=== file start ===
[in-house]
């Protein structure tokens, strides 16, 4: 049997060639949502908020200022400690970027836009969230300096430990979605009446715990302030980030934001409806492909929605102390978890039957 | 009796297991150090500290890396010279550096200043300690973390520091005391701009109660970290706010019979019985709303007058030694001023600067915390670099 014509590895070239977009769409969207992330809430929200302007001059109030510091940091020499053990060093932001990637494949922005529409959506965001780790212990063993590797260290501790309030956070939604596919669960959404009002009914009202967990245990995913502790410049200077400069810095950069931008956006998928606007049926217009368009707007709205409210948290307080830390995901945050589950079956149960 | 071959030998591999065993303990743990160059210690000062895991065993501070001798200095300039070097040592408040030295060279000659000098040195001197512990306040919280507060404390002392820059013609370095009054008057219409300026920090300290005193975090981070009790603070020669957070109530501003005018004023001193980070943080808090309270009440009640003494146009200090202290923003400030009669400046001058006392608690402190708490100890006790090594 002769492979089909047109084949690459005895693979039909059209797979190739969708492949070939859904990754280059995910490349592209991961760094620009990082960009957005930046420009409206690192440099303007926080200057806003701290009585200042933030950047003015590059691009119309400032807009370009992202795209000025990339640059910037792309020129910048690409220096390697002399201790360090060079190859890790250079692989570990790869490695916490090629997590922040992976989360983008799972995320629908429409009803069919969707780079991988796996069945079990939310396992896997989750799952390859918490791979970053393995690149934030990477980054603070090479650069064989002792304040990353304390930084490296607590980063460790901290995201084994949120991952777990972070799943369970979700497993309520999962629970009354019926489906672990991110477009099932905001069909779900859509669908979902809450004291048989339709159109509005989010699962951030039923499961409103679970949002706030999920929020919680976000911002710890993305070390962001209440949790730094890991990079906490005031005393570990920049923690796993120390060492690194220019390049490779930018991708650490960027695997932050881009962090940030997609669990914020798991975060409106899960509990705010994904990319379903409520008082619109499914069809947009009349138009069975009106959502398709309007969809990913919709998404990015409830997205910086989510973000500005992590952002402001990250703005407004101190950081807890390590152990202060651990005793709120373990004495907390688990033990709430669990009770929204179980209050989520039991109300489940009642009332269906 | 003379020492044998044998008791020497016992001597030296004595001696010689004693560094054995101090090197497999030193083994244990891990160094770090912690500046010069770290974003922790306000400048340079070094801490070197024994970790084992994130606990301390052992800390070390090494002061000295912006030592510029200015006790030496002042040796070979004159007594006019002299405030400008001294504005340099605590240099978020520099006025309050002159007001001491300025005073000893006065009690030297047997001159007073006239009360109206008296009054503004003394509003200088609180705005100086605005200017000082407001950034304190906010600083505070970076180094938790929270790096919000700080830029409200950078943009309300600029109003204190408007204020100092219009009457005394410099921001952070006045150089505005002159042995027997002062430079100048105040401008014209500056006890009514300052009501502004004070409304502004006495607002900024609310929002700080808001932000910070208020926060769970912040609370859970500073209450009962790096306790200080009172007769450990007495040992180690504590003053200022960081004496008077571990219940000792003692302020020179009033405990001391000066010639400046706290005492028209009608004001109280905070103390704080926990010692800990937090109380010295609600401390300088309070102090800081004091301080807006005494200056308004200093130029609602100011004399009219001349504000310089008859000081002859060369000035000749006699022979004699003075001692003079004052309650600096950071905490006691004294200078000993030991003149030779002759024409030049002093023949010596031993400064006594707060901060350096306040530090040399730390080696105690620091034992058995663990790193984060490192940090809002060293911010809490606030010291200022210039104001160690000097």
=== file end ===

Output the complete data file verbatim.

[in-house]
């Protein structure tokens, strides 16, 4: 049997060639949502908020200022400690970027836009969230300096430990979605009446715990302030980030934001409806492909929605102390978890039957 | 009796297991150090500290890396010279550096200043300690973390520091005391701009109660970290706010019979019985709303007058030694001023600067915390670099 014509590895070239977009769409969207992330809430929200302007001059109030510091940091020499053990060093932001990637494949922005529409959506965001780790212990063993590797260290501790309030956070939604596919669960959404009002009914009202967990245990995913502790410049200077400069810095950069931008956006998928606007049926217009368009707007709205409210948290307080830390995901945050589950079956149960 | 071959030998591999065993303990743990160059210690000062895991065993501070001798200095300039070097040592408040030295060279000659000098040195001197512990306040919280507060404390002392820059013609370095009054008057219409300026920090300290005193975090981070009790603070020669957070109530501003005018004023001193980070943080808090309270009440009640003494146009200090202290923003400030009669400046001058006392608690402190708490100890006790090594 002769492979089909047109084949690459005895693979039909059209797979190739969708492949070939859904990754280059995910490349592209991961760094620009990082960009957005930046420009409206690192440099303007926080200057806003701290009585200042933030950047003015590059691009119309400032807009370009992202795209000025990339640059910037792309020129910048690409220096390697002399201790360090060079190859890790250079692989570990790869490695916490090629997590922040992976989360983008799972995320629908429409009803069919969707780079991988796996069945079990939310396992896997989750799952390859918490791979970053393995690149934030990477980054603070090479650069064989002792304040990353304390930084490296607590980063460790901290995201084994949120991952777990972070799943369970979700497993309520999962629970009354019926489906672990991110477009099932905001069909779900859509669908979902809450004291048989339709159109509005989010699962951030039923499961409103679970949002706030999920929020919680976000911002710890993305070390962001209440949790730094890991990079906490005031005393570990920049923690796993120390060492690194220019390049490779930018991708650490960027695997932050881009962090940030997609669990914020798991975060409106899960509990705010994904990319379903409520008082619109499914069809947009009349138009069975009106959502398709309007969809990913919709998404990015409830997205910086989510973000500005992590952002402001990250703005407004101190950081807890390590152990202060651990005793709120373990004495907390688990033990709430669990009770929204179980209050989520039991109300489940009642009332269906 | 003379020492044998044998008791020497016992001597030296004595001696010689004693560094054995101090090197497999030193083994244990891990160094770090912690500046010069770290974003922790306000400048340079070094801490070197024994970790084992994130606990301390052992800390070390090494002061000295912006030592510029200015006790030496002042040796070979004159007594006019002299405030400008001294504005340099605590240099978020520099006025309050002159007001001491300025005073000893006065009690030297047997001159007073006239009360109206008296009054503004003394509003200088609180705005100086605005200017000082407001950034304190906010600083505070970076180094938790929270790096919000700080830029409200950078943009309300600029109003204190408007204020100092219009009457005394410099921001952070006045150089505005002159042995027997002062430079100048105040401008014209500056006890009514300052009501502004004070409304502004006495607002900024609310929002700080808001932000910070208020926060769970912040609370859970500073209450009962790096306790200080009172007769450990007495040992180690504590003053200022960081004496008077571990219940000792003692302020020179009033405990001391000066010639400046706290005492028209009608004001109280905070103390704080926990010692800990937090109380010295609600401390300088309070102090800081004091301080807006005494200056308004200093130029609602100011004399009219001349504000310089008859000081002859060369000035000749006699022979004699003075001692003079004052309650600096950071905490006691004294200078000993030991003149030779002759024409030049002093023949010596031993400064006594707060901060350096306040530090040399730390080696105690620091034992058995663990790193984060490192940090809002060293911010809490606030010291200022210039104001160690000097």